I'm yet to play Mighty No. 9, but I've been following the chatter around it with a sense of weary resignation. It's been getting a lukewarm response in PS4 reviews, and the publisher hasn't exactly been rushing to get Wii U code out to anyone other than those who have paid for it already as Kickstarter backers. What was at one point a crowdfunding phenomenon has endured multiple delays, a saddening visual downgrade, and has managed to squander hype over the course of nearly three years.
I'll likely buy it when it arrives out of curiosity, and because I was looking forward to it for quite some time until delays started to push it off the radar. It seems to be a project that's been handled poorly, frankly; a game that aims to provide a spiritual successor to Mega Man shouldn't have fallen into so many complications, especially with Keiji Inafune leading the project.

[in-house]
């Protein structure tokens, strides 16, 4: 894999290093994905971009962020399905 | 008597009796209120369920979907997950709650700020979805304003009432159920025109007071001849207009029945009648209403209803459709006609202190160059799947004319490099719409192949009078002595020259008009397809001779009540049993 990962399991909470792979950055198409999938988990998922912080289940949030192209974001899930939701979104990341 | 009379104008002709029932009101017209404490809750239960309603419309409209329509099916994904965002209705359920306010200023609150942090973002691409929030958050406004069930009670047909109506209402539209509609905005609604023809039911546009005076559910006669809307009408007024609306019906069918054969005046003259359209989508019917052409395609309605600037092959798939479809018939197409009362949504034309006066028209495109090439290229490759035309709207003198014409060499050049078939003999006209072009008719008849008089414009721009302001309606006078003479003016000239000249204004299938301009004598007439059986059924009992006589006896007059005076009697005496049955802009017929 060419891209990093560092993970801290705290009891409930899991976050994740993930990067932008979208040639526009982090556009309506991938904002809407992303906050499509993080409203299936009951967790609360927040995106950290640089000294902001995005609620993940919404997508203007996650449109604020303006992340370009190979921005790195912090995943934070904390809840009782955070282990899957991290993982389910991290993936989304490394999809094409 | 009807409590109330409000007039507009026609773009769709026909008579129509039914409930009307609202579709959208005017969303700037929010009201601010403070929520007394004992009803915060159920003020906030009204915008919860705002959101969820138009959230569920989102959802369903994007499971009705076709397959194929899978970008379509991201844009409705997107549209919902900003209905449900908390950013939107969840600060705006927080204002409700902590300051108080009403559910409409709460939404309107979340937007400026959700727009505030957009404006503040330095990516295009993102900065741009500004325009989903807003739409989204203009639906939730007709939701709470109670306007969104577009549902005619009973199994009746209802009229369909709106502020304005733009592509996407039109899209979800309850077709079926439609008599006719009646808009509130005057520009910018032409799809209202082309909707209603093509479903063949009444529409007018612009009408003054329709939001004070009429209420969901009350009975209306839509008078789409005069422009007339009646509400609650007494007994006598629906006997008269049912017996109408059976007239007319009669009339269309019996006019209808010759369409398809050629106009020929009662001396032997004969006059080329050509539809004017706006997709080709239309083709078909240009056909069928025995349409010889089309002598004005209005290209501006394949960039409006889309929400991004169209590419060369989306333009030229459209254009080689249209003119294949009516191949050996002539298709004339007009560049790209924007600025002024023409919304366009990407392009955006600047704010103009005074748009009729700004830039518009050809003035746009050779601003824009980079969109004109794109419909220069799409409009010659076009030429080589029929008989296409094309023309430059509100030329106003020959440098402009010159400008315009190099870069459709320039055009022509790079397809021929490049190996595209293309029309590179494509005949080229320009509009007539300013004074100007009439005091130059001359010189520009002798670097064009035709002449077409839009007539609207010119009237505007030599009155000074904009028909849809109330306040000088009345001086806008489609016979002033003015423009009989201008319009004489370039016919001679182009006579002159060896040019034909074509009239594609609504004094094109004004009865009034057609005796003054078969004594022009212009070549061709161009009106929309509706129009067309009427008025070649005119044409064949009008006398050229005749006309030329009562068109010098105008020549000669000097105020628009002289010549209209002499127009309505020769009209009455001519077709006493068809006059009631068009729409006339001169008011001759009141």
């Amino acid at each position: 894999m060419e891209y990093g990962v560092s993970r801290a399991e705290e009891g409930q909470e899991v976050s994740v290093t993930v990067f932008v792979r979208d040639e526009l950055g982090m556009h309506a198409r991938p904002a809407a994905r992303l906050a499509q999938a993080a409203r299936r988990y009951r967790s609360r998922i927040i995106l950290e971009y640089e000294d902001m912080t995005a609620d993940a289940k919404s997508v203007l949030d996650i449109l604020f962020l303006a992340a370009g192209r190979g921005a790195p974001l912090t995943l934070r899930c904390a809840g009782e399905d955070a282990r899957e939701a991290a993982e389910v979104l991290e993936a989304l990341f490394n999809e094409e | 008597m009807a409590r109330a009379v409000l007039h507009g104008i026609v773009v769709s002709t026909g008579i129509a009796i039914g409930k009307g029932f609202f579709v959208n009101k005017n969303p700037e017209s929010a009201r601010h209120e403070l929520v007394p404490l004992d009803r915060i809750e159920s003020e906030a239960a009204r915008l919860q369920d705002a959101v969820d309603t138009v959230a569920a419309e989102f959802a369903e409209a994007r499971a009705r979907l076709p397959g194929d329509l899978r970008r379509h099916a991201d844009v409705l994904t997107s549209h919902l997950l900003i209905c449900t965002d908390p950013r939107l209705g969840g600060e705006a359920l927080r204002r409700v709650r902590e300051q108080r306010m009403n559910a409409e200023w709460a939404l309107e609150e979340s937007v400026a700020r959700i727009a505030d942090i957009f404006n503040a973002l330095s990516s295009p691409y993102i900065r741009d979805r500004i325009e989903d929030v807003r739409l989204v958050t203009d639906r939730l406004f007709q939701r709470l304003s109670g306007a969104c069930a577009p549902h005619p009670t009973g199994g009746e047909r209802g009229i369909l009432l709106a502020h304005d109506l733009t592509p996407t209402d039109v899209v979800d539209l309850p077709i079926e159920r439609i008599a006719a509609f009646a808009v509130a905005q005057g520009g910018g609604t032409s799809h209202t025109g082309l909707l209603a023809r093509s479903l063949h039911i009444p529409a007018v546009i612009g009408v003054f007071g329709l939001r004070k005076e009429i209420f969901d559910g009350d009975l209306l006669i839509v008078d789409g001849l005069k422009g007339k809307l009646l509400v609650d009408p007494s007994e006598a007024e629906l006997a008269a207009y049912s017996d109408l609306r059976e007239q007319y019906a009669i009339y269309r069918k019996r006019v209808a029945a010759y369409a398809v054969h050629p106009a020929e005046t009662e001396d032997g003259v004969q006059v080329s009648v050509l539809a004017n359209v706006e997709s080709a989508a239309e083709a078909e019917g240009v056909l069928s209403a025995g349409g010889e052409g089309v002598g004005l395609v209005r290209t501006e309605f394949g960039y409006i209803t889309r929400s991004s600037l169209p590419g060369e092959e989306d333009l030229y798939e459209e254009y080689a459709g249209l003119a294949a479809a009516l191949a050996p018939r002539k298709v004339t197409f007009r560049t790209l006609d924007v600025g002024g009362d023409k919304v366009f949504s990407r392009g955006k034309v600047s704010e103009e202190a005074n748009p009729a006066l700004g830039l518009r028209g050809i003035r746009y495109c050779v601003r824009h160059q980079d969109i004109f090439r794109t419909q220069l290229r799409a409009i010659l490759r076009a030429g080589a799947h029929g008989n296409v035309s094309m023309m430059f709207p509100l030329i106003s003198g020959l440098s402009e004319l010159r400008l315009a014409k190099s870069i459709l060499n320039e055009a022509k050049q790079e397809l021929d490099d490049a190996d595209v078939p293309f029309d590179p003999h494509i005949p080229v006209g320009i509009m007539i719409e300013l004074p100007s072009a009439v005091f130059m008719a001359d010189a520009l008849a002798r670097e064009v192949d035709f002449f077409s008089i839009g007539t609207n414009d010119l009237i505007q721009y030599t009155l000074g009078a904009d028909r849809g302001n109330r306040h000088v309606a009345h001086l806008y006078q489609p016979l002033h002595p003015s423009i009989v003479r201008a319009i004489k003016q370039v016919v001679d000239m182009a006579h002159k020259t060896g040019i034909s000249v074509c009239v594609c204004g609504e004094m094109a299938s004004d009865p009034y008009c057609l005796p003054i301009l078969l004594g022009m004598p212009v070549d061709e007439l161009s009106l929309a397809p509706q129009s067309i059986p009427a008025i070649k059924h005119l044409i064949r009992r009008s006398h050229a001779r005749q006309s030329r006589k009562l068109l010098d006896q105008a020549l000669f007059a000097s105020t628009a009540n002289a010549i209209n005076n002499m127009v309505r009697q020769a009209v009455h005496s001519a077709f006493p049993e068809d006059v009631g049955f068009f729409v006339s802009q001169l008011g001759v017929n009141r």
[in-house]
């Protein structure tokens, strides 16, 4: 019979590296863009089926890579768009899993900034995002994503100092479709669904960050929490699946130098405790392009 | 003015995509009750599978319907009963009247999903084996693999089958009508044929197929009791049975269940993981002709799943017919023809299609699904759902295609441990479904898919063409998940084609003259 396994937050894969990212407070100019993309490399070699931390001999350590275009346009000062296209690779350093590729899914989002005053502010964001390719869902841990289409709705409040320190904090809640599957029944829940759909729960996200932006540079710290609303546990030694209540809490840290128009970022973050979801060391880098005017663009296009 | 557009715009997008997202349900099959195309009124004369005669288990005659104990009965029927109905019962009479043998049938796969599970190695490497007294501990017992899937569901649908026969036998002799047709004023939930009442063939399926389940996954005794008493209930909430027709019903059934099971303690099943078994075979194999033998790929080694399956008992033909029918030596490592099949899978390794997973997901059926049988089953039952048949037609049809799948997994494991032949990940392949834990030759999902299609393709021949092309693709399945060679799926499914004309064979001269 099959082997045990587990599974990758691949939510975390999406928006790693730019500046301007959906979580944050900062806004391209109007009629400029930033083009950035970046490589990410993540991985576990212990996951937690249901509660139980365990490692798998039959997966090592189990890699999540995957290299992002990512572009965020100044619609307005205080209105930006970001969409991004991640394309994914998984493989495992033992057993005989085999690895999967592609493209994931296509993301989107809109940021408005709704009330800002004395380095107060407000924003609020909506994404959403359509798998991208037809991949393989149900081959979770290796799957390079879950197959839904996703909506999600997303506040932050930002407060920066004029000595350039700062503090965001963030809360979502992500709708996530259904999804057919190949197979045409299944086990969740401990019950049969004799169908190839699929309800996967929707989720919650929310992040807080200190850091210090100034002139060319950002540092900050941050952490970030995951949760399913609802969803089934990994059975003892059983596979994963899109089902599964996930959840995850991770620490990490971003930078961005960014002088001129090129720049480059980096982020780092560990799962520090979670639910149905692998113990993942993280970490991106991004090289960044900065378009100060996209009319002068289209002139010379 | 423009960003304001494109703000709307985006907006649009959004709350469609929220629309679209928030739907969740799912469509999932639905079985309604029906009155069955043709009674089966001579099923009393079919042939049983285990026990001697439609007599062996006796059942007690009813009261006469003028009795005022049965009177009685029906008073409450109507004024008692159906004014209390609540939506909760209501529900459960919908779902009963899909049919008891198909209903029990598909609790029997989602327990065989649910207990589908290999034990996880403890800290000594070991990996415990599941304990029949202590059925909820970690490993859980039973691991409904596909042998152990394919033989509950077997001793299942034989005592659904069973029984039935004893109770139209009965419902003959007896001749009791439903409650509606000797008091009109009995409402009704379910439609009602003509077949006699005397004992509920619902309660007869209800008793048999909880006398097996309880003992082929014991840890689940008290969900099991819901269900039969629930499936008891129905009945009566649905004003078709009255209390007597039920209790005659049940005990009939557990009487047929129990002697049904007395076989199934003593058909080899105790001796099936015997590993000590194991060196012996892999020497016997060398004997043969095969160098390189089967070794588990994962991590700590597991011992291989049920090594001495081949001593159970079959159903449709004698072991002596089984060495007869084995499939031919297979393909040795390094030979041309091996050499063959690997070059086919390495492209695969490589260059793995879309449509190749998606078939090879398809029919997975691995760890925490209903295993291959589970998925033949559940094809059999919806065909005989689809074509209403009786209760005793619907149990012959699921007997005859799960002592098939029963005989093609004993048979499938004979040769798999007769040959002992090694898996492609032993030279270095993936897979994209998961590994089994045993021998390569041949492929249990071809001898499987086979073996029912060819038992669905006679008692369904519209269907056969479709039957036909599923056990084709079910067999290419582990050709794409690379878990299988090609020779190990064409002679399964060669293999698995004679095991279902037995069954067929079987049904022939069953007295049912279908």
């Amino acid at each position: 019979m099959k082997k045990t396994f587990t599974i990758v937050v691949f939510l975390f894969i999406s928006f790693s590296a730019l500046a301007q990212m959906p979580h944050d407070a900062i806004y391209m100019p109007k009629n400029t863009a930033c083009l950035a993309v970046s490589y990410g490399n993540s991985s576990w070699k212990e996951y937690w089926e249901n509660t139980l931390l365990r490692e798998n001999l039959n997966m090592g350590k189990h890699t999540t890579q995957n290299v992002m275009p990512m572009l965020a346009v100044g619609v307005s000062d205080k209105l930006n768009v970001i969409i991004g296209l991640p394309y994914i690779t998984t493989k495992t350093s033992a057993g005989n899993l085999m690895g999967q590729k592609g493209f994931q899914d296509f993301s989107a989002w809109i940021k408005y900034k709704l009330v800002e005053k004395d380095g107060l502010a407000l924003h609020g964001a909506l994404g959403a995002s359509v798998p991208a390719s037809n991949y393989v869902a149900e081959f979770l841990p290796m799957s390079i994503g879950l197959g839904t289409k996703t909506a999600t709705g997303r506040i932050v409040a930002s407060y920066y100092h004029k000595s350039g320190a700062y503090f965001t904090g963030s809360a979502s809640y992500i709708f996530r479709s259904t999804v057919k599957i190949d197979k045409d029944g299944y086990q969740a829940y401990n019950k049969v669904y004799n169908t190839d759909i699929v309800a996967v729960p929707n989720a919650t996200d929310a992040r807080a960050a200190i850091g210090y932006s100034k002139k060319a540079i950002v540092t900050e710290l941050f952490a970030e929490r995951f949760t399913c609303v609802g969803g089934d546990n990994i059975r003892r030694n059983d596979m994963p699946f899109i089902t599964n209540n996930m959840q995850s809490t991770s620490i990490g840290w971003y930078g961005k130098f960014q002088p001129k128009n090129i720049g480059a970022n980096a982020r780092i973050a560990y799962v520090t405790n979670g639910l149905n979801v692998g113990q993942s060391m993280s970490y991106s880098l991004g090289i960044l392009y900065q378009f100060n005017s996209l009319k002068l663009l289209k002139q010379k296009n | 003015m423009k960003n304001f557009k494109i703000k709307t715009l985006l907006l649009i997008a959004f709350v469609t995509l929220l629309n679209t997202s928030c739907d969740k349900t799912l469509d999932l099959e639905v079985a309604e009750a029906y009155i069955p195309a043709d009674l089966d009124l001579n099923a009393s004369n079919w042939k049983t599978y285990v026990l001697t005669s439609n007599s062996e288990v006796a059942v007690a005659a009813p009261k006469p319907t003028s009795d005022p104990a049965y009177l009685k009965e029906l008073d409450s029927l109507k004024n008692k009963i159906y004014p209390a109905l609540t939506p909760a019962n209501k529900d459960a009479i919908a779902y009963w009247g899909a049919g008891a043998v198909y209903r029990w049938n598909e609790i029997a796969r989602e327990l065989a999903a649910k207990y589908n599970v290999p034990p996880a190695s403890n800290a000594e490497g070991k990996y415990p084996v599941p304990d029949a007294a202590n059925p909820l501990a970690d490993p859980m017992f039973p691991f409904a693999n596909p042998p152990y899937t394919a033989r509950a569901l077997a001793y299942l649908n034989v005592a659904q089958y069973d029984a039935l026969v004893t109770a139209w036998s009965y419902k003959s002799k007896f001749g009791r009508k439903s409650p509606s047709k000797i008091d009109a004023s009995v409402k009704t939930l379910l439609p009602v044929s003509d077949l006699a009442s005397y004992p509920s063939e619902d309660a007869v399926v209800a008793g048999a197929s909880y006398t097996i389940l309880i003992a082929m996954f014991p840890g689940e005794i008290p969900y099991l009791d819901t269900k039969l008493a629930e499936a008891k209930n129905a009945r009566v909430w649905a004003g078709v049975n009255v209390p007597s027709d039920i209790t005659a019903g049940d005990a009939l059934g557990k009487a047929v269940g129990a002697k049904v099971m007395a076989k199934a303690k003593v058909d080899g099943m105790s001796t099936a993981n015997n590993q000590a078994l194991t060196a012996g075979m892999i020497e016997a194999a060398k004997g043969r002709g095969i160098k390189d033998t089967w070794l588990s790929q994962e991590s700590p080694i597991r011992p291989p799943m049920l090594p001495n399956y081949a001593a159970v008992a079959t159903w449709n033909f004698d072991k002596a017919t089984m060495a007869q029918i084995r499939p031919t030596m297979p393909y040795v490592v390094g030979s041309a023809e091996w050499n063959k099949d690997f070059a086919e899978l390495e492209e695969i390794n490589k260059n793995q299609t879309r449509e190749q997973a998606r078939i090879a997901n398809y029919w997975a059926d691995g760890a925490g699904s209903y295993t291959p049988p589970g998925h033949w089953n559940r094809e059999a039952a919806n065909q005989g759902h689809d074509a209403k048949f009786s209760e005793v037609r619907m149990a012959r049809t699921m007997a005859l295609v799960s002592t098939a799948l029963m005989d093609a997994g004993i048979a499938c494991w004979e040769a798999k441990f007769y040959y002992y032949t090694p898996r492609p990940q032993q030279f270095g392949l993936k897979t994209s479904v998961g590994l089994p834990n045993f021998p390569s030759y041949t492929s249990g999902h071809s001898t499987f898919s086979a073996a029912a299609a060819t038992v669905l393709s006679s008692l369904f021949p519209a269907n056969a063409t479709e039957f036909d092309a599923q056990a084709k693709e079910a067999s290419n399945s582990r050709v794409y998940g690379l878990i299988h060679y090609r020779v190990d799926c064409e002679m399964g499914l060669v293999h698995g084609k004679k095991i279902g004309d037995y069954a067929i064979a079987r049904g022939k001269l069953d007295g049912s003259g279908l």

Yet Inafune-san has perhaps been the crux of the problem. He has an enviable reputation and legacy, which helped drive the incredible buzz that saw the campaign raise $3.8 million in 2013, which was far beyond its modest initial goals. Fans were still waiting for good news on Mighty No. 9 when RED ASH: The Indelible Legend sought funding in 2015, and then ReCore popped up later and featured at E3 this year. Frankly, Inafune-san can't seem to keep his focus on one project at a time.